Affordable Housing

As a candidate, I believe that the lack of affordable housing in Denver is a major issue that must be addressed. When people have access to affordable housing, they can invest in their communities, attend local schools, and thrive without the burden of high housing costs.

The high cost of living in our city, driven by hyperdevelopment and increased demand, has made it difficult for many working-class individuals such as teachers, police officers, firefighters, and office workers to afford decent housing. This issue is exacerbated by the city’s lack of requirement, until recently, for developers to incorporate affordability in their projects. However, I am confident that solutions are available to address this pressing issue. And I believe many developers want to be part of the solution.  By taking a proactive approach, we can ensure that all residents, regardless of their income level, have access to safe, affordable housing in Denver. Whether it be through implementing policies that require developers to incorporate affordability, or by exploring alternative housing solutions and incentives, I am committed to finding and implementing practical solutions to this critical issue facing our city.

We need to implement innovative solutions that both address our affordable housing crisis while preserving our historic neighborhoods. I propose a suite of affordable housing strategies that the City Council needs to consider:


Purposeful Development – When we think about how to be purposeful with development, there are two major components: affordability and location.

    • Inclusionary housing (requiring a certain amount of new units to be permanently affordable) has played a critical role in keeping new units affordable. As your next councilman, I will hold developers accountable to these requirements, just as I have through my decades of working as a public finance attorney.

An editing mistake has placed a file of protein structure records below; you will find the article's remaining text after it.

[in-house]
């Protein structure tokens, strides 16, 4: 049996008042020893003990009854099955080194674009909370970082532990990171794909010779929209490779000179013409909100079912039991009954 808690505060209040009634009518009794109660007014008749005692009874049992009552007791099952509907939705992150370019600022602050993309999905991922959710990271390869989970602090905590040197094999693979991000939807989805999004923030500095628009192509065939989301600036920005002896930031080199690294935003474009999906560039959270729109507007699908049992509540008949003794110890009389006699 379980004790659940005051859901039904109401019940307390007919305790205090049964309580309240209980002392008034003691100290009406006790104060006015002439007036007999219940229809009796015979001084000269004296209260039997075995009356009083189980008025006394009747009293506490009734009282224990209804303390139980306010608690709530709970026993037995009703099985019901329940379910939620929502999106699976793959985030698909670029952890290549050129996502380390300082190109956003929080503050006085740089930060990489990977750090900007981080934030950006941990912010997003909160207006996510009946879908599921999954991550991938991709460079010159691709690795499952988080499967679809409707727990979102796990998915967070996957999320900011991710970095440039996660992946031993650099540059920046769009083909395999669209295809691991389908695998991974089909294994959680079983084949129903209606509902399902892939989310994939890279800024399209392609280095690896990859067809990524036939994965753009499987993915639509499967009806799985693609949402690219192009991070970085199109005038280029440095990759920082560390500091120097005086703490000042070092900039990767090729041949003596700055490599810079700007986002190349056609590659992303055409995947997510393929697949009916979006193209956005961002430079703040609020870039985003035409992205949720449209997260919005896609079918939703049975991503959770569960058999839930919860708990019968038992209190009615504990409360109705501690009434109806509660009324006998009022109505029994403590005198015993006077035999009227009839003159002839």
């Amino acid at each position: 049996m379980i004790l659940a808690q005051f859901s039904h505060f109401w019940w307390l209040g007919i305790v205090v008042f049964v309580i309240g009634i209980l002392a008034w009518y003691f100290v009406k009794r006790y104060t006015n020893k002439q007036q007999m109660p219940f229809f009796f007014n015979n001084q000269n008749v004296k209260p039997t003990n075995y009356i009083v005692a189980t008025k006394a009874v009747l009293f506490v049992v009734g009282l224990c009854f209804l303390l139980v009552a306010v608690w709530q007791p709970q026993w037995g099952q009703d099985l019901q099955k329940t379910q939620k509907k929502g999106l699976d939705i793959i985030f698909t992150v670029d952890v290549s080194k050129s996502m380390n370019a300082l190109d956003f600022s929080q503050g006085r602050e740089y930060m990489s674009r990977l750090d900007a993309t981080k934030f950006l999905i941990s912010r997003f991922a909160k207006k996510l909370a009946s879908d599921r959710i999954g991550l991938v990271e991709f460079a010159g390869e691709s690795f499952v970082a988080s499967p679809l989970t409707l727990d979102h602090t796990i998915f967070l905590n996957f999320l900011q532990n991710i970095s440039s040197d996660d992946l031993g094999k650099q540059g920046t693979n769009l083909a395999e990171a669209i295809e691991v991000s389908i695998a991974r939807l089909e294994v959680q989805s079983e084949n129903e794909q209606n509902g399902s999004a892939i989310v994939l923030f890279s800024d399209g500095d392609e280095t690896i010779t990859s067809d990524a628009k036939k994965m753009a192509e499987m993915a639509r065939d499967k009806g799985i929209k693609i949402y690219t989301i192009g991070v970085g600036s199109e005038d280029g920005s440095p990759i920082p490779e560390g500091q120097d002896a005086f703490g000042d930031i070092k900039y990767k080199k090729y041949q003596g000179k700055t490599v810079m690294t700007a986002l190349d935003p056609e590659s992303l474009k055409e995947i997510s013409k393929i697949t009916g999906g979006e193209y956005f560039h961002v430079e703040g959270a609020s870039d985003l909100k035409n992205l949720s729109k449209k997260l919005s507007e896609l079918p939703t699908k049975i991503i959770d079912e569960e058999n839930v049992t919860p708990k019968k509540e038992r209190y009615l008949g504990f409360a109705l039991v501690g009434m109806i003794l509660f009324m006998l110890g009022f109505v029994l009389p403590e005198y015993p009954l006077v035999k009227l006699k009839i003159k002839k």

• Our city will see and need more responsible and neighborhood-friendly dense developments throughout the city, and our policies need to encourage this effort.
    • Nothing is more purposeful than direct investment.  The City must consider becoming a direct financial investor in the types of housing it wants to promote.
    • Sales and use tax exemptions, like the one I established in 2000, can be useful tools in incentivizing the types of development we need.  
    • Time is money, so we must revamp the permitting process to reduce wait times on applications.    
    • New developments should compliment the neighborhoods they are built in; we do not have to sacrifice existing properties. Displacing single family homeowners further encourages gentrification. I am committed to analyzing every development plan holistically and am not afraid to challenge developers.


Rent Control – Denver needs rent control, period.

    • When/If the General Assembly is able to lift the ban on rent control, I will act immediately to give much needed relief and security to the 140,000+ renters that call Denver home.  I led this effort in 2001 as a Senator and will continue to lead as a councilman.
    • Rent control is not the sole solution to our affordable housing crisis, but it is a valuable tool and necessary step to stabilize the rental market.


Public Housing – Instead of depending solely on the private sector, Denver can utilize a number of public housing initiatives to increase the supply of permanently affordable units.

    • Community land trusts are a great tool for increasing access to homeownership while lessening the impact of market demands. I support expansion of these projects across Denver.
    • I will support policy at the state level, or lead the effort at the local level, that gives the City and County of Denver the right of first refusal for multifamily properties being sold.


Zoning Reform – Unnecessary red tape has slowed important development projects, we can do better.

    • I support reforming our zoning codes to be more creative in how we make housing available. Transitioning commercial properties to residential, increased mixed use zoning, incentives for ADU’s, expediting approval processes for local developers should all be considered.